Laura J. Niedernhofer, MD, PhD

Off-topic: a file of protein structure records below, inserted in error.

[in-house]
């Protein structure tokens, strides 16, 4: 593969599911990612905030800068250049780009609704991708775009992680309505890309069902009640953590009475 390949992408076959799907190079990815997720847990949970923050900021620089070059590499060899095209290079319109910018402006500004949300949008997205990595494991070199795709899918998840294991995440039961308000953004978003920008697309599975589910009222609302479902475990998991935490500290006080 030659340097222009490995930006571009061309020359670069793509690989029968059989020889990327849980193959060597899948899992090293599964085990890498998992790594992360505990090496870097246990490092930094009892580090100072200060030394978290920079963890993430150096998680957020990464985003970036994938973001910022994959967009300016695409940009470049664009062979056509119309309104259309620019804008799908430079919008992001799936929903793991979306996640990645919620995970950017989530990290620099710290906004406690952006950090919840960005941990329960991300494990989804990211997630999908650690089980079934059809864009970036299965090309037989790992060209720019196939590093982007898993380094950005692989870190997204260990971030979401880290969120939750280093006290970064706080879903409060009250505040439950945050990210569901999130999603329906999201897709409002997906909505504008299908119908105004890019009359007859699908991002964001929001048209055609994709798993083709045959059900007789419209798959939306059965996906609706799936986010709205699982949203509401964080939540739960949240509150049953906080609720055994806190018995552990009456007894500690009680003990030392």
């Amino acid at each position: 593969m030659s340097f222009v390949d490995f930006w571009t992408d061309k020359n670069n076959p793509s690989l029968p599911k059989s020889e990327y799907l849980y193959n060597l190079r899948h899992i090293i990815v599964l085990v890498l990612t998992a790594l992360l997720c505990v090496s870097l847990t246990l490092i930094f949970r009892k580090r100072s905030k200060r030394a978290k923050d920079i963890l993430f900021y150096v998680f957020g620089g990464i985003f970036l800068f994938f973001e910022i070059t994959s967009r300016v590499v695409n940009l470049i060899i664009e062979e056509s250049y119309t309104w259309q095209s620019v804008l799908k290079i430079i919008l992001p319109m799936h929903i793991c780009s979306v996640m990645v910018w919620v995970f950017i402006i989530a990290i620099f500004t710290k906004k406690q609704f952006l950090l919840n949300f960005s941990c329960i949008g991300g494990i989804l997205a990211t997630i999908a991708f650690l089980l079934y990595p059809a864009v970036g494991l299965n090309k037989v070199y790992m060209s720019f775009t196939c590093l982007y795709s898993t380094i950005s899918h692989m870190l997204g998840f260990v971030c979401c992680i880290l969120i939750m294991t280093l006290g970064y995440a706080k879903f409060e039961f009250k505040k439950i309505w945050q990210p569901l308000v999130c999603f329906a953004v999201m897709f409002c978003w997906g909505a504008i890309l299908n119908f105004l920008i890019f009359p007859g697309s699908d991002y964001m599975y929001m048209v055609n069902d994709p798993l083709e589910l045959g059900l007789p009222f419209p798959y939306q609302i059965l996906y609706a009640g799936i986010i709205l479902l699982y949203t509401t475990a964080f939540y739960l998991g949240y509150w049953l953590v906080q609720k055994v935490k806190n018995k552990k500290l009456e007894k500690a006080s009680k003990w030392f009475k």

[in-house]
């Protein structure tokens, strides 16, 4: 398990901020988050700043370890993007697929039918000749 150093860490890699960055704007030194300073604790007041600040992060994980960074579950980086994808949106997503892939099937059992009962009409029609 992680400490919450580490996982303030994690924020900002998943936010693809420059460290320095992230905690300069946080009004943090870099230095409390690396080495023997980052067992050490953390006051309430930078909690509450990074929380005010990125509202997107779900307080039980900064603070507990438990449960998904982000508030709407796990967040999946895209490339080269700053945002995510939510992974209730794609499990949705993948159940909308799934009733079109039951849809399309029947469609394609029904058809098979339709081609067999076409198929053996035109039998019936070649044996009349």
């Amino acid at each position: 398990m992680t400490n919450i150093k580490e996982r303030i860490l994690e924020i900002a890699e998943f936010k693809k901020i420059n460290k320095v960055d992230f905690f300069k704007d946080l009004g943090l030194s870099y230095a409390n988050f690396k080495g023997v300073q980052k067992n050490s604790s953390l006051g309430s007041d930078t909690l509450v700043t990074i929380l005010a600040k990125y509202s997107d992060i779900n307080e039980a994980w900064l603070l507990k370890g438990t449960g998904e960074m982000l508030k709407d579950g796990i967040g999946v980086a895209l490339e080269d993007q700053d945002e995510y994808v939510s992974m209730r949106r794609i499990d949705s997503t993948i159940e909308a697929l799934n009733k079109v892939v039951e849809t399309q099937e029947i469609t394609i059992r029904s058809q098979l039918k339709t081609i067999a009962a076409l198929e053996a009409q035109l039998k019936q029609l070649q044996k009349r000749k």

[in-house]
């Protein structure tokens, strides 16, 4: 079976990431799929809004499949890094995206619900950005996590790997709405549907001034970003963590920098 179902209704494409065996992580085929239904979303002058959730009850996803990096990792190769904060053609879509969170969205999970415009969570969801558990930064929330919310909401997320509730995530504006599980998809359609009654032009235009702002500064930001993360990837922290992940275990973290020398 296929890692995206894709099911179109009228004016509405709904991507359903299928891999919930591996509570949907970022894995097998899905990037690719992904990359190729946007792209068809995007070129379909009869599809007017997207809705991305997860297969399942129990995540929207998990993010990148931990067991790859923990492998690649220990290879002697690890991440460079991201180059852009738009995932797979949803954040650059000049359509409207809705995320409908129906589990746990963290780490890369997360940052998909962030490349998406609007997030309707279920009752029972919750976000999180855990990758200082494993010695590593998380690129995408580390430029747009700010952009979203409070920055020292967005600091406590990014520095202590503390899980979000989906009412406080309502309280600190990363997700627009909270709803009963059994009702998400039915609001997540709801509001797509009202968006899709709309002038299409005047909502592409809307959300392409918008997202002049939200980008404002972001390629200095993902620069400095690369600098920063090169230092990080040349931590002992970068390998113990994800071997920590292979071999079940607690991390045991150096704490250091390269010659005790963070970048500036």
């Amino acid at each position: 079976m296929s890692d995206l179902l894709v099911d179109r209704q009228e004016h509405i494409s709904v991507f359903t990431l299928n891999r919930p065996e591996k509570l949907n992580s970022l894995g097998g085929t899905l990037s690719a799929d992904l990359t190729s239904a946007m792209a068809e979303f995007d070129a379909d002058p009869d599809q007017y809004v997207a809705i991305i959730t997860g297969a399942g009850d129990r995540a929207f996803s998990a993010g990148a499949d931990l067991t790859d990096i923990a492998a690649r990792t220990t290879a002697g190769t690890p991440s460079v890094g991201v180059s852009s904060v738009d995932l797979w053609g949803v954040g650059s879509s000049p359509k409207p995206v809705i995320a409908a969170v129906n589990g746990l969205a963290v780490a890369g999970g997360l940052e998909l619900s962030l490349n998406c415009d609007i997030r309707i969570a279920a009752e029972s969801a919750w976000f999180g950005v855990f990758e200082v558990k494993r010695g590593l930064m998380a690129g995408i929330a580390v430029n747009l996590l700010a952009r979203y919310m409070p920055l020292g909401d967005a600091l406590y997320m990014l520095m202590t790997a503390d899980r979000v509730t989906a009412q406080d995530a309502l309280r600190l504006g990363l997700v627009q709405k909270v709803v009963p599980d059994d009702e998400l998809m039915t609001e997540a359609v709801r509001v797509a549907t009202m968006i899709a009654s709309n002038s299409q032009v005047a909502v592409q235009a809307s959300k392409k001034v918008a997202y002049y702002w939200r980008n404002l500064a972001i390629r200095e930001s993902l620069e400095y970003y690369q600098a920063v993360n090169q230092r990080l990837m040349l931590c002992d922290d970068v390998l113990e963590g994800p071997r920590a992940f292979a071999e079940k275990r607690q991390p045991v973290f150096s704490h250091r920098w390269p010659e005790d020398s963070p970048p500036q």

My research career has been dedicated to investigating the impact of DNA damage on the structure of DNA, cell function and organism health. The DNA in each of our cells is damaged thousands of times per day by exposure to environmental factors, dietary components, chemotherapeutic agents and even endogenous by-products of normal metabolism. Studying patients with rare diseases caused by inherited defects in DNA repair provides important insight into the consequences of DNA damage. These patients have a dramatically increased risk of cancer and age prematurely. We engineered mouse models of these genome instability syndromes as a sensitive tool to test hypotheses about how DNA damage promotes cancer and aging. Our current research program at Scripps Florida focuses on (1) discovering the mechanism by which endogenous and environmental genotoxic stress promotes aging and age-related degenerative diseases; (2) identifying the mechanism by which cancer chemotherapeutic agents, including cisplatin, stop tumor growth with the goal of improving outcomes in patients with solid tumors; and (3) determining if changes in the capacity to repair DNA contributes to cancer risk, cancer recurrence after therapy, and/or human lifespan/healthspan.